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The LinkUp Blog The Industry's Best-Kept Secret

November 7, 2014 / Toby Dayton

Tomorrow’s Jobs Number Could Be Big (Maybe even Huge)

I’m not one to often hedge my bets, but there are a few compelling data points worth highlighting that point to the possibility that tomorrow’s jobs numbers for October could be even bigger than our ‘official’ forecast of 293,000 jobs. Our official forecast, already well above the Bloomberg consensus estimate of 235,000, is based on approximately a 4% increase in new and total job openings in August which we expect will correlate to solid job gains in October.


But in addition to the August data (which is derived from LinkUp Raw, our labor market data product), a few other data points provide compelling evidence that the non-farm payroll number for October might actually be closer to a net gain of 325,000 or even 350,000 jobs.

The first data point is that in October, new job listings rose .8% and total job listings fell .6%.

2013 and 2014 job openings

Those percentages are pretty small and might be too small to warrant much attention, but it has never been the case in any month since we started tracking labor market data in 2008 that new job listings rose while total job listings declined. But October is always a bit of an anomaly with heavy holiday hiring and greatly accelerated hiring cycles and it is precisely those factors that I believe are driving a decrease in total job listings despite an increase in new job openings.

The strength that we’ve seen in the labor market for most of the year, combined with an uptick in labor demand for the holidays has led to a steady increase in new job listings which continued in October. Strong retail labor demand is most definitely evident when one looks at the total number of retail job openings in LinkUp’s job search engine this year as compared to the past two years.

While the overall increase in job openings can be largely attributed to the simple fact that we have added thousands of new companies to our search engine in the past 3 years, what is very relevant in the chart below is the fact that retail hiring started earlier in the year in 2014 than in either of the prior two years and has remained at an elevated level for a much longer period of time.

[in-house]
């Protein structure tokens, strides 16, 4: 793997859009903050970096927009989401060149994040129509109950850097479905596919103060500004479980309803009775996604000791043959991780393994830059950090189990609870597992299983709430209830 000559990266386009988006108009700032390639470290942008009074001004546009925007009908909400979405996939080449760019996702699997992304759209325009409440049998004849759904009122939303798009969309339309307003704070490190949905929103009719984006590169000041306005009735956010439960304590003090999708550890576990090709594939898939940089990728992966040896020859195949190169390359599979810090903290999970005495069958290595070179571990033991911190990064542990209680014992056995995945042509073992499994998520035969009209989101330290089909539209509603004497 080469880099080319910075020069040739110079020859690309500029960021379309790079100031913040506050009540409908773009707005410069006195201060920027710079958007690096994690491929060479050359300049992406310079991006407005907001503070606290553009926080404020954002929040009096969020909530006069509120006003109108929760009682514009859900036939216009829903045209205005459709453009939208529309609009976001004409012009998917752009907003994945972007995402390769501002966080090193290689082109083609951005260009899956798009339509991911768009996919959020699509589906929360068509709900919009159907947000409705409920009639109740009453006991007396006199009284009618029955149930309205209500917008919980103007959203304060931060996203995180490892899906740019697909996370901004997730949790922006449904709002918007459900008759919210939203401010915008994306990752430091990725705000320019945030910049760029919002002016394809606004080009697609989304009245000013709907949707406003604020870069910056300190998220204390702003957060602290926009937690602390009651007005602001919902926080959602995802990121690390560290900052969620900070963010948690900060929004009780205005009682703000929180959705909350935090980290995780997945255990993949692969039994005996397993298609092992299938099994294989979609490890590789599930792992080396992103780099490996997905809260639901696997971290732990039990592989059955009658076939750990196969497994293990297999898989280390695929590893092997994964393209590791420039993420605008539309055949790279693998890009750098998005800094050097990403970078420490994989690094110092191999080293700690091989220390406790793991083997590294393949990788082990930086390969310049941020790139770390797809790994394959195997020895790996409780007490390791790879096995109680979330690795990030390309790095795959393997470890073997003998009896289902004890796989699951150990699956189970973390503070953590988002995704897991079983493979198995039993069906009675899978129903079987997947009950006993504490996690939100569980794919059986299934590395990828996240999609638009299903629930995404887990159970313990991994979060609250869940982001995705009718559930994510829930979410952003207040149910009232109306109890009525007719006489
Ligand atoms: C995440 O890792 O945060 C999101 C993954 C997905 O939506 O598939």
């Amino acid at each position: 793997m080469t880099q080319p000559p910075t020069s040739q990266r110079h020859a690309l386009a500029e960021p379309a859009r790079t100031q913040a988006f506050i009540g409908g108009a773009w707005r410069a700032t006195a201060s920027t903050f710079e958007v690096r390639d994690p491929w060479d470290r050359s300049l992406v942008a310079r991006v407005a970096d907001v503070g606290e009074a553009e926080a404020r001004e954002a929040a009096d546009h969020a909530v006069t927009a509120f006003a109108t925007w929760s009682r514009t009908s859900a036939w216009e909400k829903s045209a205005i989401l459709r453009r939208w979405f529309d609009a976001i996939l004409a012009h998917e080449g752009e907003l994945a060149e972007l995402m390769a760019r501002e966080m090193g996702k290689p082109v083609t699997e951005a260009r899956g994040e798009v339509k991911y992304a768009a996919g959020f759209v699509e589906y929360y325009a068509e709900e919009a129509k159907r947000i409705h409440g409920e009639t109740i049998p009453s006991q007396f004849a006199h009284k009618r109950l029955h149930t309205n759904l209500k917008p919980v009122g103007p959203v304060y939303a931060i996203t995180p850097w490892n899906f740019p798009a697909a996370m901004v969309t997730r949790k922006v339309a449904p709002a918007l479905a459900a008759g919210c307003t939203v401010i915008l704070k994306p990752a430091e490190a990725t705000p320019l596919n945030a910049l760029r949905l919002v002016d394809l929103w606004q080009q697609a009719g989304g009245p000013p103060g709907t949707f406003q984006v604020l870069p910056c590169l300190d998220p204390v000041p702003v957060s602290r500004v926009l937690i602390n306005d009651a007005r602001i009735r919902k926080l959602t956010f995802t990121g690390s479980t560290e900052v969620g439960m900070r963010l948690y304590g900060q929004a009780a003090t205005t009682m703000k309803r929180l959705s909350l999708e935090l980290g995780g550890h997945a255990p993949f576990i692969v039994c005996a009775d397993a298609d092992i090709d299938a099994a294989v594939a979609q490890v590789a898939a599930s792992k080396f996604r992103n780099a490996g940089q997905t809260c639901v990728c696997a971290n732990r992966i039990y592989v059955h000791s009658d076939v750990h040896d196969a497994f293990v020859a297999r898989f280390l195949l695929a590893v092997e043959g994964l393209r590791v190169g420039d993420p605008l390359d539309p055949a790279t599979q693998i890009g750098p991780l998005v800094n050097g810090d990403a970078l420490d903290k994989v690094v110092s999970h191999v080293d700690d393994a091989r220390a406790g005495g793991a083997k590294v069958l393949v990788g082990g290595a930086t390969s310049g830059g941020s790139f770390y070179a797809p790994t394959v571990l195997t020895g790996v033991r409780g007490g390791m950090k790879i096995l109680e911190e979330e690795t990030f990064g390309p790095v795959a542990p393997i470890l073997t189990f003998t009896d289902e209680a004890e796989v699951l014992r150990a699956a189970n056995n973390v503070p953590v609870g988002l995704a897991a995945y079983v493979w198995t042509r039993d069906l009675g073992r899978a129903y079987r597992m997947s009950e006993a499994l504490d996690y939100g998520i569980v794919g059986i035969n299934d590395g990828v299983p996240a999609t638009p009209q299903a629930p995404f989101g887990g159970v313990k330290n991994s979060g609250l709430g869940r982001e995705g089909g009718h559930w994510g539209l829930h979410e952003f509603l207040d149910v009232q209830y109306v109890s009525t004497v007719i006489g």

But the increase in new job openings on LinkUp in October means that for total jobs to have declined last month, even more jobs had to have come off the site, presumably because they were filled with hires. (The reasons we can make that assumption is because unlike a traditional pay-to-post job board where duration-based ads appear and are later removed because an employer pays for the ad for a specified period of time, our search engine indexes ONLY jobs found on corporate websites. Because of that, jobs in LinkUp’s job search engine are only included or removed from our search engine if they appear on a company’s website or are removed from a company’s website – in theory because an employer has a job they want to fill which is then later filled with a hire). And that dramatic increase in the number of jobs that came off LinkUp is precisely what happened last month.

Screen Shot 2014-11-05 at 4.27.23 PM

The chart above shows both how many jobs rolled off LinkUp in the past 6 months (3.1 million) as well as how long those jobs had been on the search engine prior to being filled (the X axis, in days). In October, not only did the total number of jobs that came off the site in the prior 6 months jump by 600,000 jobs, but 368,000 of those jobs had been on the site for less than 15 days. That’s a lot of hiring going on, and a huge increase in the ‘velocity’ of that hiring.

That velocity, or the speed by which companies are filling open positions with new hires (often referred to as ‘speed-to-hire’), has been steadily increasing throughout the year. As the graphic below indicates, companies took an average of 51 days to fill jobs back in April, and are now only taking 41 days, on average, to fill jobs.

Screen Shot 2014-11-05 at 4.27.34 PM

All of that is a really long-winded, over-evidenced way of saying that companies are posting a lot more new job openings, are filling even more job openings with new hires, and are making those hires faster than they have in a long time. That means we could see a really big number tomorrow morning. It might even be HUGE.